How Tire Pressure Sensors Work

 How tire pressure sensors work

Tire pressure monitoring systems (TPMS) are a relatively new addition to your car's suite of sensors. At least if you're old enough to remember how tire pressure monitoring was touted in the presidential election.

In fact, TPMS has been mandated by the TREAD Act since 2007 (they were earlier but not mandated), so all 2008+ model year cars are equipped with them. This is due to low tire pressure, which reduces fuel consumption and makes tires prone to damage and failure. The last two are the main security risks.

There are two types of TPMS. 

One is sensor-based and allows some drivers to have slightly more quickly available data at their fingertips. The second one is more passive, but it's still a nice bit of extra security. Here's how they work.

Two tire pressure sensor systems

The two are direct TPMS and indirect TPMS. Direct contains a sensor that transmits the actual tire pressure values ​​to the car's computer via the module. When these readings are 25% or more below the manufacturer's recommended cold pressure, the TPMS warning light on the dashboard will come on.

In some new cars, especially performance-oriented ones, drivers can often go to a screen that tells them what their tire pressure is in real-time. This is useful not only for a quick orientation but also for keeping the tires in a good place for race days and autocross.

Indirect TPMS is less involved. 

This type of system relies on the ABS wheel speed sensors already in place. If the tire is underinflated enough, it will roll at a different speed than others. This tells the car's computer that something is going on and then the TPMS warning light comes on.

In either case, the next step is to drive to a safe location and check the tires and check their pressure. They can be low for a number of reasons, but it never hurts to inflate them with a portable inflator and then see if one or more deflates again.

Advantages and disadvantages of tire pressure sensors

TPMS is a useful system that not only increases road safety but also saves some coins at the pump. Which of course means lower overall carbon emissions. However, they have their downsides.

Direct TPMS sensors send a signal and therefore need electricity to work. Batteries typically last five to ten years, and replacing them means replacing the batteries themselves or the entire sensor. Parts costs are often a bit high, plus the labor of removing and refitting the tire, which is anywhere from $15-$25 at any local tire shop, plus any additional labor to attach the new sensors with their accompanying seals and the like.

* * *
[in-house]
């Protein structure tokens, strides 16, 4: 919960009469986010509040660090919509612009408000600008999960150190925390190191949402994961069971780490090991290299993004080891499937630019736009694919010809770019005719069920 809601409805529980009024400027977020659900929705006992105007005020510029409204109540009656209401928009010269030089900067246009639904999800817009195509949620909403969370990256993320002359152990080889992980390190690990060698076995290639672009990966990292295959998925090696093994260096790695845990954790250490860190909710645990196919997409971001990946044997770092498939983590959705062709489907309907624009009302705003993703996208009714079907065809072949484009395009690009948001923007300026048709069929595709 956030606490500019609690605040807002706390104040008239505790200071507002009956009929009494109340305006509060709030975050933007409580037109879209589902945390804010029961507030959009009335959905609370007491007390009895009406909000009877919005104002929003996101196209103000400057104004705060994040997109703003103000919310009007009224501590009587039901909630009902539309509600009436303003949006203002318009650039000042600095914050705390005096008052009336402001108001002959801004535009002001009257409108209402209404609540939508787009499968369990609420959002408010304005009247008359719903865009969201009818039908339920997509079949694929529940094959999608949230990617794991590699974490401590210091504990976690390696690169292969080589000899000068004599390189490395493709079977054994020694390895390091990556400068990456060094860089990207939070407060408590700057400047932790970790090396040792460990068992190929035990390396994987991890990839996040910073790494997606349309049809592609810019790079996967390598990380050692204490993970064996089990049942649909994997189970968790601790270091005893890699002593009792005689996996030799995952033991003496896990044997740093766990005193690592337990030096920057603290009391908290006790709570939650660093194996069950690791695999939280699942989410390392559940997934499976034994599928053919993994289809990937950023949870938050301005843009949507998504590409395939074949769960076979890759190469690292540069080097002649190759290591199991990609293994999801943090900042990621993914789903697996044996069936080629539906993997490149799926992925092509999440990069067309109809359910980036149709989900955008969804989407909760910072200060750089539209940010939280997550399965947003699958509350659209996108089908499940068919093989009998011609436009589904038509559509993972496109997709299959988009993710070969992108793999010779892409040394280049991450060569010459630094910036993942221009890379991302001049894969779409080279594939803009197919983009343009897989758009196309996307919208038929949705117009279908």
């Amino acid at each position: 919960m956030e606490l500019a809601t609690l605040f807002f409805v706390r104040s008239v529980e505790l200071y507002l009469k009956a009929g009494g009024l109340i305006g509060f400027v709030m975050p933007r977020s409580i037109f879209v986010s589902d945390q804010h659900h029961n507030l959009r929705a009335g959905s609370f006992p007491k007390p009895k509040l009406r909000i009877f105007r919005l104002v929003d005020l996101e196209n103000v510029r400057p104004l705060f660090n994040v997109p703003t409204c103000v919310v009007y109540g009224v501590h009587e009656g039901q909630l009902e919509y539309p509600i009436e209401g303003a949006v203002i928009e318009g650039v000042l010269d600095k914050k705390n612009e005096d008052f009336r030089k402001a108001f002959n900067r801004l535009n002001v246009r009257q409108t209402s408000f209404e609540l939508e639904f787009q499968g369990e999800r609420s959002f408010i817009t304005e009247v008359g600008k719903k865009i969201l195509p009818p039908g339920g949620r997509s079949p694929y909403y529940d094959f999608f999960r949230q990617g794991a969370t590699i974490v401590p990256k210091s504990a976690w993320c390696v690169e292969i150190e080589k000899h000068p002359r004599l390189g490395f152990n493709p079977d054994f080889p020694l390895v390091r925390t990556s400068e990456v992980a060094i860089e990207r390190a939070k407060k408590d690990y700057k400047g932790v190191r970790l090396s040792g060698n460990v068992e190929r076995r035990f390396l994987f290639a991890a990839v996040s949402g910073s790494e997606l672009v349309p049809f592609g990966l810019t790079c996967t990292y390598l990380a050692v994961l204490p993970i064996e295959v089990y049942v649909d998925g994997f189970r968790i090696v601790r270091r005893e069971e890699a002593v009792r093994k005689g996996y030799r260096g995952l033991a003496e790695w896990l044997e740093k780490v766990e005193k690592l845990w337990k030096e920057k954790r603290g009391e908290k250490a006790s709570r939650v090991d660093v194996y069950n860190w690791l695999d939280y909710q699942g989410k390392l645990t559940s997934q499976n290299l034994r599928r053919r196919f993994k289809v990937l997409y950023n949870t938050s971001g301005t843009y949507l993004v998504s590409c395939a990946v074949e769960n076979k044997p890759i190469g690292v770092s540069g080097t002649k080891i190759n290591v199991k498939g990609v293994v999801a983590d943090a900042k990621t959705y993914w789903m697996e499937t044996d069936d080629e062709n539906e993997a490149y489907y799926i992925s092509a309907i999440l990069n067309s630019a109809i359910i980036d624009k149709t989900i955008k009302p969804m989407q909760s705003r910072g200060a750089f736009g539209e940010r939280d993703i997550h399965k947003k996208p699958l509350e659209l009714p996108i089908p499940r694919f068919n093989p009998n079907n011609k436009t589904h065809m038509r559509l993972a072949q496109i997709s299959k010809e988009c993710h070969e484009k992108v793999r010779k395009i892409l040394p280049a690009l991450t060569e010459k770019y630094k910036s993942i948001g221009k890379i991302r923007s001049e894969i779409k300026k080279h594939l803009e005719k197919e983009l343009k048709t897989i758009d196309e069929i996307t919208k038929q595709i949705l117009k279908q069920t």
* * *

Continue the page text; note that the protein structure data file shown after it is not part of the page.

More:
Although the advantage of indirect TPMS systems is that there are no sensors in the wheels as the variable only comes from the ABS speed sensor.

Another disadvantage of TPMS sensors is that if you choose not to install them on the second set of wheels, you will always have the TPMS warning light on. Unless you do some custom ECU coding to get rid of it, which is possible on some brand cars.

Finally, those pre-programmed for your car – such as OEM BMW sensors in BMW wheels – generally work well and require no programming. However, non-OEM options may require programming to work properly with your car.

Back to basics: 

How to extend the life of tire pressure sensors

There are two quick and easy things you can do to extend the life of your car's TPMS sensors while preventing them from triggering the warning light: keep your tires properly inflated and checked regularly, and always have the valve caps on. The former is easily done with a cheap gauge and look at the sticker in the driver's side door jamb, and the latter keeps schmutz out of the valve which slowly deteriorates it and requires replacing the valve and its sensor.

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